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Time for a Happy Hour

On Wednesday, the Ironton government proclaimed a happy hour of a different kind.

Instead of gathering for a drink with friends after work, Ironton is asking all of its residents to go outside in their yard and shout out a few words of encouragement to their neighbors.

In normal times, that would be a weird thing.

But social distancing is bringing social loneliness.

Most people are in their houses. Churches and in-dining restaurants are closed. Baseball diamonds are empty of players and fans. Public buildings are appointment only. Easter egg hunts, usually the highlight of the spring for those under the age of 10 are on hold. Even the Pope had to have his Palm Sunday mass in an empty church.

Around the world, people are dealing with the situation in different ways. There are videos of people in apartment building complexes exercising on their balconies as a person stands in the courtyard leading them.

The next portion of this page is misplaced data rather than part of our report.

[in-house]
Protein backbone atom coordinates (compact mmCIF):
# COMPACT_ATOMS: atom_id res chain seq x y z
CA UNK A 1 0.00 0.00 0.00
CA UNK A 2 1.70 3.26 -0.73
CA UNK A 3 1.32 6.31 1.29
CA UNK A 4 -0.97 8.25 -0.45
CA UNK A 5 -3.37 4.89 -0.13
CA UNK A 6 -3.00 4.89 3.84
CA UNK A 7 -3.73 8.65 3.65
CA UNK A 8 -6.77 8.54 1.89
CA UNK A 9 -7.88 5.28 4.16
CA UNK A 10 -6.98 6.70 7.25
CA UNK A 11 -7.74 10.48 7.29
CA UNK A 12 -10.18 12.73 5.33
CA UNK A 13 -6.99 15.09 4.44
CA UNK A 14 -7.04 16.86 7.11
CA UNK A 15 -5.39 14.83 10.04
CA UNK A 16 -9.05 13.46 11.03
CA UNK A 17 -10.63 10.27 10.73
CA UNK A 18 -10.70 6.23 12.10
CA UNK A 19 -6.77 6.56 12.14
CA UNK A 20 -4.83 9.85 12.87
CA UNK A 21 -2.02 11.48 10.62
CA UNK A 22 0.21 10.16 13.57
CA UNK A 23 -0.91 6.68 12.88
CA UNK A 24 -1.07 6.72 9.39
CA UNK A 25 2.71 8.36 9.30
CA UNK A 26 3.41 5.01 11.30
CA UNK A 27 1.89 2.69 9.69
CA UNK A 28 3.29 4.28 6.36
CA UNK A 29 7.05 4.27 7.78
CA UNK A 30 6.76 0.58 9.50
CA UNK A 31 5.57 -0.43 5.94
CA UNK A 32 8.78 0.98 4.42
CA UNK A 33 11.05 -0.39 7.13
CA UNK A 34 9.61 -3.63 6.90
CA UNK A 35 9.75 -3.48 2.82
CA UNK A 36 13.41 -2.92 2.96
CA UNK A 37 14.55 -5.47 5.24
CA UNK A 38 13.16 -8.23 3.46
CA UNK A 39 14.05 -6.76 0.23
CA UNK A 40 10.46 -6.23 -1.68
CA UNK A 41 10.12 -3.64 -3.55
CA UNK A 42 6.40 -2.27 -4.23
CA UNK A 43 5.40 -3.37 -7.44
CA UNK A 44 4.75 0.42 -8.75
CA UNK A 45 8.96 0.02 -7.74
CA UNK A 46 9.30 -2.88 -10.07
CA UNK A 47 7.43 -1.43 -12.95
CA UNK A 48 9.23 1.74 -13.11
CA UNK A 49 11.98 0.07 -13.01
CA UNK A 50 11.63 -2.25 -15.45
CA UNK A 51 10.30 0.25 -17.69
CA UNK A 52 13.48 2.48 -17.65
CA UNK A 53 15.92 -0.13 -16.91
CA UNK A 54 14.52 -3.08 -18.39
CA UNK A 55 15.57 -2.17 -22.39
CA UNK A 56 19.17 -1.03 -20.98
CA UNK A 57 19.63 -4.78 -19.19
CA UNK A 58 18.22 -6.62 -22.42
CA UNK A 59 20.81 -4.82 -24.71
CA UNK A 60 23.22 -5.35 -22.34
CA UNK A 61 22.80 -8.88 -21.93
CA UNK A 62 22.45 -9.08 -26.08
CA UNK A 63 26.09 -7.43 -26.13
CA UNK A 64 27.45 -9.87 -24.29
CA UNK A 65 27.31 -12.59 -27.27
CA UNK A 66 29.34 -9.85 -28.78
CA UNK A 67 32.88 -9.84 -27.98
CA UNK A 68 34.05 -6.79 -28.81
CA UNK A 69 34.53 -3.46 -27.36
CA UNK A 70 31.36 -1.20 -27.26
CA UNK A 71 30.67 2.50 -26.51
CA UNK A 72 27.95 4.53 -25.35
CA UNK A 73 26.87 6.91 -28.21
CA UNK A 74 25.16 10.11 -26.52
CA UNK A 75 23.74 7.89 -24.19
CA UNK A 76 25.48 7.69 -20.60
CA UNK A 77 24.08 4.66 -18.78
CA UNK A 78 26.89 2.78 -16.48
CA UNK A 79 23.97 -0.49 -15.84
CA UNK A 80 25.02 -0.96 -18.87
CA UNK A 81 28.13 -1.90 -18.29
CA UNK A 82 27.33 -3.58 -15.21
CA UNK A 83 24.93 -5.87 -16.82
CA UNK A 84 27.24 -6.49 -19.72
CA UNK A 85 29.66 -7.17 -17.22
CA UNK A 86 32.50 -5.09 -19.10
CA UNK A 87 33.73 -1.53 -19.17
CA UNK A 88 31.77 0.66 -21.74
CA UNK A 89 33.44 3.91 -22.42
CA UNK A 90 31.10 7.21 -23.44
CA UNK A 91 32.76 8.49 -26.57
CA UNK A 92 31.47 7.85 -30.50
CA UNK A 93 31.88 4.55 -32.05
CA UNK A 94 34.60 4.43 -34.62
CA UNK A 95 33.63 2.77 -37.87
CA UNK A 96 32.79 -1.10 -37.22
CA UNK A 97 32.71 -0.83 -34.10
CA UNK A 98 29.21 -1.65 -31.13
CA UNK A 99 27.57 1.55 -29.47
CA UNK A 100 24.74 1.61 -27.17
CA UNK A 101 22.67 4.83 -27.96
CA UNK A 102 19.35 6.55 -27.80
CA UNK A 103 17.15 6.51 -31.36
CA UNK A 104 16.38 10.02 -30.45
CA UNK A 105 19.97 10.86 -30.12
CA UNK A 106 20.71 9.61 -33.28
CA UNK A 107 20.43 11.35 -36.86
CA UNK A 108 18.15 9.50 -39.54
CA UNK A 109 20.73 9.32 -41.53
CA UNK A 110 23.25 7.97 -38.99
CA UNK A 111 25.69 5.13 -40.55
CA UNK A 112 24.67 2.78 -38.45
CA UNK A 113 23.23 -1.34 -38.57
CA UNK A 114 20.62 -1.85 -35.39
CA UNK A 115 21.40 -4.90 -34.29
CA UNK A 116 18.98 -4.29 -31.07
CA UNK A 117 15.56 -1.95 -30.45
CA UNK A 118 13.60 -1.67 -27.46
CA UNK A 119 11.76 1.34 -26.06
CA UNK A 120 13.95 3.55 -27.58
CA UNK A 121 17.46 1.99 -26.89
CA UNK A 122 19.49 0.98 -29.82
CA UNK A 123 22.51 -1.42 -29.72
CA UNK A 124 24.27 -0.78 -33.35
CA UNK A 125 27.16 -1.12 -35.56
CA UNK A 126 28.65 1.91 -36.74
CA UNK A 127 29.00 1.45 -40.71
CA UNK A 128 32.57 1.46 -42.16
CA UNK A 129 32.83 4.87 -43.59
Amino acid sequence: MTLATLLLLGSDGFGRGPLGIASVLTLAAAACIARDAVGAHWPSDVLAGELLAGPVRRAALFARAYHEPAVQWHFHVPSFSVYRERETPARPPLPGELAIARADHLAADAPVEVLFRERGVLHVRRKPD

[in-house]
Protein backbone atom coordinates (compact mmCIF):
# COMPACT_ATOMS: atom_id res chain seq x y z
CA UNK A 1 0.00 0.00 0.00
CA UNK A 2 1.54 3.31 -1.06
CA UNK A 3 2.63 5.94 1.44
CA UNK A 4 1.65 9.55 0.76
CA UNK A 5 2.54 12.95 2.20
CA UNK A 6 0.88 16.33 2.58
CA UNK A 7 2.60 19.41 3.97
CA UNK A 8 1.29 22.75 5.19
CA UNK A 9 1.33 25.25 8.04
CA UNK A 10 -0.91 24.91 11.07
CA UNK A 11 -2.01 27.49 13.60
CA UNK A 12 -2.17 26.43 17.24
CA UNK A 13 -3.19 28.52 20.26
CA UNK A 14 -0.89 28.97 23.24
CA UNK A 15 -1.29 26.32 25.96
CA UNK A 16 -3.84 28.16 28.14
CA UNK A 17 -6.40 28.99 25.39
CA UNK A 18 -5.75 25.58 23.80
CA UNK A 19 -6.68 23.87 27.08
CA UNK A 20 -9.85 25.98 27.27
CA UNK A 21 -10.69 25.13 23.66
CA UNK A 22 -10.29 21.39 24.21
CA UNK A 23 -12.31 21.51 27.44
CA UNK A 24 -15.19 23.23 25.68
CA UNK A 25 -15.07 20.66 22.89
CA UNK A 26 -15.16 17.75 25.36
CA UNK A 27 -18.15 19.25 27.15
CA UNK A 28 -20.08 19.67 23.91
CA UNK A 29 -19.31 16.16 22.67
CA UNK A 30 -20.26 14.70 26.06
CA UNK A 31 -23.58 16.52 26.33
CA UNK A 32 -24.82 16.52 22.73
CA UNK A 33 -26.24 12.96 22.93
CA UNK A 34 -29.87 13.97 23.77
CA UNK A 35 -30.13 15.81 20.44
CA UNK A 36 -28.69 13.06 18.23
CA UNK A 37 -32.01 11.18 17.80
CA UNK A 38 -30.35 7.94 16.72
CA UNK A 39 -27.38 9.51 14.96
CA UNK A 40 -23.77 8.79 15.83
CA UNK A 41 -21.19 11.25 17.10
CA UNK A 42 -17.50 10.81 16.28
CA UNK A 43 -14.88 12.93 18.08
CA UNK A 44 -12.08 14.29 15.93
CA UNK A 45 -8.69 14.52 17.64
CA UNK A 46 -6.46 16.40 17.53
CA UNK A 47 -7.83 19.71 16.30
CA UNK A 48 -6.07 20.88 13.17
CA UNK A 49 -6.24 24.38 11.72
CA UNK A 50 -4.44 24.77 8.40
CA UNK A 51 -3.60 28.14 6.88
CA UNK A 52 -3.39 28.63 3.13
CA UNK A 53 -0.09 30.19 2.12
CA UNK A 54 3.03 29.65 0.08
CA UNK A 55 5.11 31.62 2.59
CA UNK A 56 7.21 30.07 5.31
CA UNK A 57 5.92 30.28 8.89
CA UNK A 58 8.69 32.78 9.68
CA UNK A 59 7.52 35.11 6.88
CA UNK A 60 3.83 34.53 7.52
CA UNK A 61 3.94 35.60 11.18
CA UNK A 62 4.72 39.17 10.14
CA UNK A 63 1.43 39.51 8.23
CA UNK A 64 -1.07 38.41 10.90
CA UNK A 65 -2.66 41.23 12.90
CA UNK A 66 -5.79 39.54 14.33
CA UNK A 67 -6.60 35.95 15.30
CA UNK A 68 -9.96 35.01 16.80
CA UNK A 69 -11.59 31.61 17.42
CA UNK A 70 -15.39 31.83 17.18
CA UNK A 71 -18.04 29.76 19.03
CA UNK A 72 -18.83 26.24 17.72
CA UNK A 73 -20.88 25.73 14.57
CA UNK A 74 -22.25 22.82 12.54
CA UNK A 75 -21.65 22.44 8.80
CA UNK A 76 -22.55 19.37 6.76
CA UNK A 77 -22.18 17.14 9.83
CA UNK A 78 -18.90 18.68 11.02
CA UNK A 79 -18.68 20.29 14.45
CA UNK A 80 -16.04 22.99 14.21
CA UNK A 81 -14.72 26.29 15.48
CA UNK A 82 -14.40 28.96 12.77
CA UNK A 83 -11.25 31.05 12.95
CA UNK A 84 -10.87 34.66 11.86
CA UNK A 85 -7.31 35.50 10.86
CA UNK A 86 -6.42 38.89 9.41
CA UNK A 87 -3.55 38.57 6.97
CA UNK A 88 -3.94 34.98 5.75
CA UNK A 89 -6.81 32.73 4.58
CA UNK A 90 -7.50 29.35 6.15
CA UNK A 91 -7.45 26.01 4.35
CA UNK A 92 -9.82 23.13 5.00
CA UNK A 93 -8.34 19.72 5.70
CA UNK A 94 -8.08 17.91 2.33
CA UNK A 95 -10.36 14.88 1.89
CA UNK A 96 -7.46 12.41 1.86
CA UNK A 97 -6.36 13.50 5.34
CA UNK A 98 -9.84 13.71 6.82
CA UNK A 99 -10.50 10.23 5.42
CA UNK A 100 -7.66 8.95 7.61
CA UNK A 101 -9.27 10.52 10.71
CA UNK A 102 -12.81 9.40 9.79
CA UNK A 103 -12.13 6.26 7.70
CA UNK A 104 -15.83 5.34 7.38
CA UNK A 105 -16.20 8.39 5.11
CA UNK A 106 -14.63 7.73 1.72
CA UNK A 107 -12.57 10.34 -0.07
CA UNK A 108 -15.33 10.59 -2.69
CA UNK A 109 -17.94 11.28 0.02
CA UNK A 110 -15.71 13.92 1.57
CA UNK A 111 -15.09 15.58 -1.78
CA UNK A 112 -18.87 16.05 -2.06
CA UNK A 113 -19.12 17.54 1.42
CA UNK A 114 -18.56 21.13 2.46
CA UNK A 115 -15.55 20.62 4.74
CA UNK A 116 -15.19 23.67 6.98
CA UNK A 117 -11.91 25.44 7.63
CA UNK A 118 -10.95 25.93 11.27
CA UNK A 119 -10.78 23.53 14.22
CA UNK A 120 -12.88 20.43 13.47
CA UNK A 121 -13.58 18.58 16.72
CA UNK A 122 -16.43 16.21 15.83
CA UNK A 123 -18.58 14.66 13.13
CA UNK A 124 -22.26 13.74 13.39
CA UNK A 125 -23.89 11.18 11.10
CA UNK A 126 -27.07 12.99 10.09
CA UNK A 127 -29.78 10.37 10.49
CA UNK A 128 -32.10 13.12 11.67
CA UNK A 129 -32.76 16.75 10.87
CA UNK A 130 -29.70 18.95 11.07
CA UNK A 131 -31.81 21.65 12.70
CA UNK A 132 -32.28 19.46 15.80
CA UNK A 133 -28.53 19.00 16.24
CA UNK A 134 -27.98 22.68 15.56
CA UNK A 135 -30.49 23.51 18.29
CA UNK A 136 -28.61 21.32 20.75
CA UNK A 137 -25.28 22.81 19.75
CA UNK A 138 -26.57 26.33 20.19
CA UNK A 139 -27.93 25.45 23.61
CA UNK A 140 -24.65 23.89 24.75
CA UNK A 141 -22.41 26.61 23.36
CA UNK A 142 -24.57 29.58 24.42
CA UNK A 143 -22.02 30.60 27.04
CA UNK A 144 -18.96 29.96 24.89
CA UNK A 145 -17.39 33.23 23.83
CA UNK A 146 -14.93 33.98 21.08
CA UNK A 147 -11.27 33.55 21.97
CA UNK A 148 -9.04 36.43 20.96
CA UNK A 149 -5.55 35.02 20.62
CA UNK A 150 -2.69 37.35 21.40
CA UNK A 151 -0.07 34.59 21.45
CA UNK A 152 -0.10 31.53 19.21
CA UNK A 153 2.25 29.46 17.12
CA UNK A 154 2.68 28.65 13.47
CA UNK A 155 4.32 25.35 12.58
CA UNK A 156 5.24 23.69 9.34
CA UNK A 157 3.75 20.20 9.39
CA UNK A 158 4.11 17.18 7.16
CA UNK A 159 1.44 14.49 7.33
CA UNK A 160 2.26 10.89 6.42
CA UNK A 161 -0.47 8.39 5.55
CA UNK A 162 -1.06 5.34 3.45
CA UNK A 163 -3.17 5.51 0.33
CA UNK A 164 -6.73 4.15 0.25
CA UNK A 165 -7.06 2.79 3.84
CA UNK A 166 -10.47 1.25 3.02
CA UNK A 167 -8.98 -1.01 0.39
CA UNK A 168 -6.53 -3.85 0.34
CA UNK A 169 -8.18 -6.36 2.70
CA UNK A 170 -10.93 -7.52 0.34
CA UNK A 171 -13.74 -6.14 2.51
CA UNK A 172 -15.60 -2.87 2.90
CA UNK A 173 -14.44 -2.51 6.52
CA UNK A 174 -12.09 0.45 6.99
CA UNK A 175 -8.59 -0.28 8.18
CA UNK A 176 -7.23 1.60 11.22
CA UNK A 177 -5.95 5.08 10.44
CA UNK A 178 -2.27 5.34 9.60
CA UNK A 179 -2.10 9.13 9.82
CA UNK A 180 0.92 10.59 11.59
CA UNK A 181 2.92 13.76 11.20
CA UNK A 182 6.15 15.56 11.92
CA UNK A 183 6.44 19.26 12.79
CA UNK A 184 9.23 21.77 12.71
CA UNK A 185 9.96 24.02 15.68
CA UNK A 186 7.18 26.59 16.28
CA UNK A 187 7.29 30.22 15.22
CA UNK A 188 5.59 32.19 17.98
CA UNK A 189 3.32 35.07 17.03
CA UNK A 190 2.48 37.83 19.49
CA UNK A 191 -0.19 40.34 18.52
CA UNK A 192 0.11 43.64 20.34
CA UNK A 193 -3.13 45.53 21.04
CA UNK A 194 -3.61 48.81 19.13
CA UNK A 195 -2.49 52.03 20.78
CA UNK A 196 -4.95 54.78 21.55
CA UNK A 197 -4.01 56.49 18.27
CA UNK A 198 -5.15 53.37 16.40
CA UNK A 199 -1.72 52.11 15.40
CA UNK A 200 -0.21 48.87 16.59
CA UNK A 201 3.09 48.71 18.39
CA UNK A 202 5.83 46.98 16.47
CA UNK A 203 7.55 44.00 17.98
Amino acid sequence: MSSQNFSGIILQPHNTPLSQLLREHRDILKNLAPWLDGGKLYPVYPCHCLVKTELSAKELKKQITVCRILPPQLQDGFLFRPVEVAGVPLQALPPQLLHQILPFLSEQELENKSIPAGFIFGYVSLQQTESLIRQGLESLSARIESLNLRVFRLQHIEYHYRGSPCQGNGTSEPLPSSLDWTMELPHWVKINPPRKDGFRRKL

In Nashville, a grandfather and his granddaughter meet in the street across from their houses for a daily dance off.

In Italy, a quarantined musician serenaded his neighbors with a trumpet version of John Lennon’s “Imagine.”

These videos went viral because they showed that even under dire circumstances, we all need to feel connected, we still need to know we are not alone. We need to know we still matter.

So, until further notice, let’s all just come outside at 6 p.m. and say hello. Maybe talk about the weather or how the kids are doing. Reconnect with your neighbors.

Because as comedian Red Green always says, “Remember I’m pullin’ for ya — we’re all in this together.”